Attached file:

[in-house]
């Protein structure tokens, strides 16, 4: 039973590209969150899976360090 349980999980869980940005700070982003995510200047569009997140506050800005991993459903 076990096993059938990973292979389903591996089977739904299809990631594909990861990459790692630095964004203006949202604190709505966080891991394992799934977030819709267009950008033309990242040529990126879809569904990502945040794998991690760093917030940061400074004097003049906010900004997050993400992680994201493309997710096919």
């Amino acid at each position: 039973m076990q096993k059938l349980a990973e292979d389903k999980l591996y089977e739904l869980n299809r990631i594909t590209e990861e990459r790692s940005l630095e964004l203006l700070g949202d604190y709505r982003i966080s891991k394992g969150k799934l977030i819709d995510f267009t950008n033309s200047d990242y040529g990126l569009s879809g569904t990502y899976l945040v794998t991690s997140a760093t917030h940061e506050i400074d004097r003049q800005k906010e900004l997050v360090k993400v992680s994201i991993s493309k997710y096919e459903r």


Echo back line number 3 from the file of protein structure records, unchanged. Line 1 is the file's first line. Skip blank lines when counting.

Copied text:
């Amino acid at each position: 039973m076990q096993k059938l349980a990973e292979d389903k999980l591996y089977e739904l869980n299809r990631i594909t590209e990861e990459r790692s940005l630095e964004l203006l700070g949202d604190y709505r982003i966080s891991k394992g969150k799934l977030i819709d995510f267009t950008n033309s200047d990242y040529g990126l569009s879809g569904t990502y899976l945040v794998t991690s997140a760093t917030h940061e506050i400074d004097r003049q800005k906010e900004l997050v360090k993400v992680s994201i991993s493309k997710y096919e459903r």